One person will tell their Core Value Story. The other two listen. Then the second person repeats the story as if it was their own story. And then the third listener tells the story from the perspective of the person who is being admired.   Each story will be timed – so you will have only two minutes and then I will ring the bell to signal the end, give you five seconds and then ring the bell again for the second person to begin speaking. 
    The principles at work here are these:
· Core Values Stories gain power in the retelling.  Each time a story is retold  the values that that story hold become more fully rooted within you. 
· We take on characters of stories – like in a dream – to see what this reveals to you about the values hidden in the stories.
          (The participants tell and retell the stories.)
     Now take five minutes to reflect as a group on the stories that you heard and think about the values reflected in those stories. 
          (The participants reflect on the stories)
      These core value stories are sacred stories. Stories that have a special place within the realm of storytelling. These are the stories that connect us to what is most essential to our being. You can do this process as individuals or as collectives in organizations, coming up with a set of common values within an organization.  Since we only have an hour, I’ve chosen to work with you on the initial stage – helping individuals within a team connect to their own personal Core Values Stories.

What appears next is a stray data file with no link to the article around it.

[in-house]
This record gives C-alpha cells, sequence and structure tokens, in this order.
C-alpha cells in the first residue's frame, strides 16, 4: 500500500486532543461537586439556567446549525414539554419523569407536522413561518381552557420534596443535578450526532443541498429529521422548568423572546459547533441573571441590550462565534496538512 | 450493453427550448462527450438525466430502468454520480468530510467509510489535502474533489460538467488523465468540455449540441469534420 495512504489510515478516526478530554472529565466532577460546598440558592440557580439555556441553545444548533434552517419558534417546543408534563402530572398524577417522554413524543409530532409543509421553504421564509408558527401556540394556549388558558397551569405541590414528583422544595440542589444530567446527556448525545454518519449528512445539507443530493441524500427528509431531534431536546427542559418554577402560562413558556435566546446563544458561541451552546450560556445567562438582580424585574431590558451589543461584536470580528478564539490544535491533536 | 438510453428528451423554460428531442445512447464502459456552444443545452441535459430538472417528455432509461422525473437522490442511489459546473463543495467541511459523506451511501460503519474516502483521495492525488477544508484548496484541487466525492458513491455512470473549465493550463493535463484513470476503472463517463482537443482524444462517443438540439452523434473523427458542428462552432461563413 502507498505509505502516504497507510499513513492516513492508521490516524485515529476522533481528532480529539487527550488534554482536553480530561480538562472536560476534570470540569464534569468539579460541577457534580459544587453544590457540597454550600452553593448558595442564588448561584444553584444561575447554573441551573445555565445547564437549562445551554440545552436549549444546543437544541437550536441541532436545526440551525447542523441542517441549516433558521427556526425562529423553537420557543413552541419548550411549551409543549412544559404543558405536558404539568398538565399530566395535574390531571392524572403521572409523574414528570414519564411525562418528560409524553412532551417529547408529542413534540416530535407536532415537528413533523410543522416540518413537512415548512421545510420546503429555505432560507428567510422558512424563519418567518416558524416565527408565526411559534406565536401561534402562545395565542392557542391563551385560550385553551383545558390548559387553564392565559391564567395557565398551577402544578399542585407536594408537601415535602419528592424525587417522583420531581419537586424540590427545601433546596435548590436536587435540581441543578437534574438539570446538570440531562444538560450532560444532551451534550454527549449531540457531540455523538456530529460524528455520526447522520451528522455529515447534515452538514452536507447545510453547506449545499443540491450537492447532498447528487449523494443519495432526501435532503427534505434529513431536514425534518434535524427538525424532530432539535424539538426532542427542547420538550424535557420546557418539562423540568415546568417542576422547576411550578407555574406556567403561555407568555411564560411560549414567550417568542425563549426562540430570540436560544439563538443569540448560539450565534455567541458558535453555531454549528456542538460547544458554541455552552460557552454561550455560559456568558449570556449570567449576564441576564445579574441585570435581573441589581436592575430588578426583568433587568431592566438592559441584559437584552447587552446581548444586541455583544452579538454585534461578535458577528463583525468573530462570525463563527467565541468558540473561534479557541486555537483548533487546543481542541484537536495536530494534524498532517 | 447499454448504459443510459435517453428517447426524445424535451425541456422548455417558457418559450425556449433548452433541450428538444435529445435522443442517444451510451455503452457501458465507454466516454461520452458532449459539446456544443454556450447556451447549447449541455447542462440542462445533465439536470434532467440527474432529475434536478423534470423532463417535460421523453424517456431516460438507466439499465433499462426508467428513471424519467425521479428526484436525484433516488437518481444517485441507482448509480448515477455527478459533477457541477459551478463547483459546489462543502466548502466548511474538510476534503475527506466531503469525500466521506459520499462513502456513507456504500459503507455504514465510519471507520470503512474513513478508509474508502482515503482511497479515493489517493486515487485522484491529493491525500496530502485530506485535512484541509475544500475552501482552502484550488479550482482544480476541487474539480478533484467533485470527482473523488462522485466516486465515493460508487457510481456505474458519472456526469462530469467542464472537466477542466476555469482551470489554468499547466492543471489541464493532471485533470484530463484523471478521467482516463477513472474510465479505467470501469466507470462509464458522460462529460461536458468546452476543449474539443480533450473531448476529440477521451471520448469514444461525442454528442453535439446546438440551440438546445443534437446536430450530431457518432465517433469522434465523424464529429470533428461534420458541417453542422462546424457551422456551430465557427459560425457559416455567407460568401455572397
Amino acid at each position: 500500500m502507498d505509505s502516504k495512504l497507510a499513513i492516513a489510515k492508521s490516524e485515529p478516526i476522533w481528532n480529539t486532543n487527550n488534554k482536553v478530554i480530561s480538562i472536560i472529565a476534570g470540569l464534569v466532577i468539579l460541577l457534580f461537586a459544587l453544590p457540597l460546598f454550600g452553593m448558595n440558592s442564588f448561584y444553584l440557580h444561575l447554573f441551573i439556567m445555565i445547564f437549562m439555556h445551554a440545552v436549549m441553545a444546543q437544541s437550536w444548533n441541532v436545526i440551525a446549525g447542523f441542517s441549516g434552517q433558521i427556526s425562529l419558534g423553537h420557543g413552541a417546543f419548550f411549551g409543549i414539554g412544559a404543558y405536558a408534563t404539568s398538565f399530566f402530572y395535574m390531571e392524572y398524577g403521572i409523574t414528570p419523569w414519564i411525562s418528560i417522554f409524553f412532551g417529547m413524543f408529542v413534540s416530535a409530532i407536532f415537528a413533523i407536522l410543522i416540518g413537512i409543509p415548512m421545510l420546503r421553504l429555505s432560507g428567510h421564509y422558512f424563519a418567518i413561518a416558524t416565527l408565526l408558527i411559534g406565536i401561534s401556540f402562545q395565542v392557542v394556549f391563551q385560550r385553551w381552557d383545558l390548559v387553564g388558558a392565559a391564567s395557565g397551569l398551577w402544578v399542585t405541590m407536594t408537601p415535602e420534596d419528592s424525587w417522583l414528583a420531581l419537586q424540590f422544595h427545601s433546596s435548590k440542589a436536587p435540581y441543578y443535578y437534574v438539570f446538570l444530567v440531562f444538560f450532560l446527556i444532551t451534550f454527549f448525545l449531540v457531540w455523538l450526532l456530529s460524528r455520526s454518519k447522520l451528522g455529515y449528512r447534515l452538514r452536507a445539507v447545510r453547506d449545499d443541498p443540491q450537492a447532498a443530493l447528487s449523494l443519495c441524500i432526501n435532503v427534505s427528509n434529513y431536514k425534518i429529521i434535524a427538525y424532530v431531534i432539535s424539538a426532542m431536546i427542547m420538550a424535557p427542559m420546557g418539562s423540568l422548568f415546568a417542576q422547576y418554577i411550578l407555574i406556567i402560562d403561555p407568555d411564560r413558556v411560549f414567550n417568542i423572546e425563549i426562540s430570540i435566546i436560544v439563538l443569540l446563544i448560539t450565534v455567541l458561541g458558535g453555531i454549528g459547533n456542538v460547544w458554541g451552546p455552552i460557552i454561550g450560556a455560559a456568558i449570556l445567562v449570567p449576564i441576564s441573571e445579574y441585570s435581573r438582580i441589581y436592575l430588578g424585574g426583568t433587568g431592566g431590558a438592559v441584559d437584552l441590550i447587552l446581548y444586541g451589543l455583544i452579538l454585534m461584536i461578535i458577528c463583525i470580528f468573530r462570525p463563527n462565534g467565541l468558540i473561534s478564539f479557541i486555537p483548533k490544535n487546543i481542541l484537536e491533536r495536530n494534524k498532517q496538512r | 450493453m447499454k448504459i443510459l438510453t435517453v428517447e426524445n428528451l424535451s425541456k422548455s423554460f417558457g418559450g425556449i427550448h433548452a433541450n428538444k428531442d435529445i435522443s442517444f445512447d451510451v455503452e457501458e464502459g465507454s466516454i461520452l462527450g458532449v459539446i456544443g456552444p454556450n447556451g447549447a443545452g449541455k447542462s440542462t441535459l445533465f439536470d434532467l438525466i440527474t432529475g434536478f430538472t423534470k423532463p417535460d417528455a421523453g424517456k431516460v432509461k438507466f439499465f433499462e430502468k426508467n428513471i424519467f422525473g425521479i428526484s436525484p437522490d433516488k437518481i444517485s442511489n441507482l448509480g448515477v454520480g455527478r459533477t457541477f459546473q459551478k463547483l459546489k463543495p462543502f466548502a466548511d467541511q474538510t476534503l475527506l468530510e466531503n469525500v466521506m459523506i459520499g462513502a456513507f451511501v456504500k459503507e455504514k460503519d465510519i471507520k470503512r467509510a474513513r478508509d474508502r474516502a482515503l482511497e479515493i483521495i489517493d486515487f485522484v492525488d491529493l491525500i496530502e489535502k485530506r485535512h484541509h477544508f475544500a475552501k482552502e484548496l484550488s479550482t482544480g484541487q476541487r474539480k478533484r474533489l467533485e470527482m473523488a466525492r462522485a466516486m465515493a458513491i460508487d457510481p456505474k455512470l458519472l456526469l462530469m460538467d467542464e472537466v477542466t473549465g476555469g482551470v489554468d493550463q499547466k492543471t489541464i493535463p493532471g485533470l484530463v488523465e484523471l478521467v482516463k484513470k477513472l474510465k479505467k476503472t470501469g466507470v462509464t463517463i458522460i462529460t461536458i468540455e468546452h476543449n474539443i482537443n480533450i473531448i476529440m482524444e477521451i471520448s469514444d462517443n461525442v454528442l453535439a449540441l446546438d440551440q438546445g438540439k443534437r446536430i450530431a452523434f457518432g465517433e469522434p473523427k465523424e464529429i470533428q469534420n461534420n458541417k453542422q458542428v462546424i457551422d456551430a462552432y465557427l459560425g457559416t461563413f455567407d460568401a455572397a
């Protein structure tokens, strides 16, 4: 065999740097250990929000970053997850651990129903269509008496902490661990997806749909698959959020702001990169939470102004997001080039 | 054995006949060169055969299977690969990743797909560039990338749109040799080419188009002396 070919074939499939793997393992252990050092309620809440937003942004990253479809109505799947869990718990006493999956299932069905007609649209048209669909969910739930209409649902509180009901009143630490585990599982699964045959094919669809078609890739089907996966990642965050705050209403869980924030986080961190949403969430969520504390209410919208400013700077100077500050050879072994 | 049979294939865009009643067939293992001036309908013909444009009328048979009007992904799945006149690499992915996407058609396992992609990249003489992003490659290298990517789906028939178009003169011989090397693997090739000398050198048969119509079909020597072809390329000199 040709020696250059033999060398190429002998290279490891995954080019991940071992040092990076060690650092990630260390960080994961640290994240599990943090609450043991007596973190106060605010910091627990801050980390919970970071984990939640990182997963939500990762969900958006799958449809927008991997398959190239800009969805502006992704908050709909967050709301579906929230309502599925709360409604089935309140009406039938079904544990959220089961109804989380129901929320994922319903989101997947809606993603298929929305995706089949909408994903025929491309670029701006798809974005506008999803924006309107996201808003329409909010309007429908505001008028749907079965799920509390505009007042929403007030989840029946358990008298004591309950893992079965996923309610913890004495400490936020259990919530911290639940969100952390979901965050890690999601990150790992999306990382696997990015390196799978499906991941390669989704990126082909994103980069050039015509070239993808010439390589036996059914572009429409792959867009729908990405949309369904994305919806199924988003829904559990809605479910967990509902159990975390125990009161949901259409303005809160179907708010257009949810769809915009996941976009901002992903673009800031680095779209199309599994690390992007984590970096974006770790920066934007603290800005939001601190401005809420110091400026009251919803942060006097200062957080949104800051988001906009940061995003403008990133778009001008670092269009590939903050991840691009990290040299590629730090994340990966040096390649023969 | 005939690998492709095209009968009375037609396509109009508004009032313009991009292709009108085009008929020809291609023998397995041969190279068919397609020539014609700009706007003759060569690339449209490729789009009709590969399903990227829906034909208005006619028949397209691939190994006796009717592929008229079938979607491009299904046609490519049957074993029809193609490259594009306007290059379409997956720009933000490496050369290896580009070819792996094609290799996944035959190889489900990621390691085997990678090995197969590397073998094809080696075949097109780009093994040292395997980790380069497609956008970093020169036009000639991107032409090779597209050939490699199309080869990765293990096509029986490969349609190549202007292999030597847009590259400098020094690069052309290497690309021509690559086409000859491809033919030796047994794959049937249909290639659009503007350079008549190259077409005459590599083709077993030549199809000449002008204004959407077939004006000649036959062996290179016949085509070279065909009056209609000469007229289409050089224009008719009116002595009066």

Now, to close the session, I want to ask three people who feel that they have a story that needs to be shared today, to come forward.

Participant: (Jean Peelen)
I was in a coaching group with about fifteen people and we were coaching each other. One person in the group was named Kathy and she was about forty-five years old, an African-American. She was financially in dire straits. She had essentially no money. In the middle of the group, or in the time allowed for the group, Kathy developed liver cancer. She had a very very bad prognosis. I was not Kathy’s coach. A friend was Kathy’s coach. After her surgery and in the middle of chemotherapy and Kathy was clearly wasting away, her body was wasting away, she told 

her coach that she had decided to become an actress. Not just an actress but an Academy-award winning actress. I don’t know what I would have said, if I had been Kathy’s coach at that time. I am grateful that I was not. What my friend – her coach – said was: “Great! What a great idea! Go for it!” So Kathy started taking acting classes. Kathy died two months later on the way to her dream. The symbol that I drew for this story was an Academy award, which Kathy won. My core value lesson from this story is that I will never, ever, ever close down possibility for another human being. 
STORY #2: 
I was on the Eastern shore of Maryland on my boat as a professional photographer. I approached this waterman who was out oyster-gathering. I asked him if I could photograph him. You have to be careful as a professional, since you photograph them and you don’t pay for it, they treat it like it is nothing. But he was : 
very generous and he treated it as something special, and he did all this work. And I photographed him and it took about thirty minutes or so. And at the end of the day, I asked him, “Can I publish this? Can I make use of it? Including the marketplace.”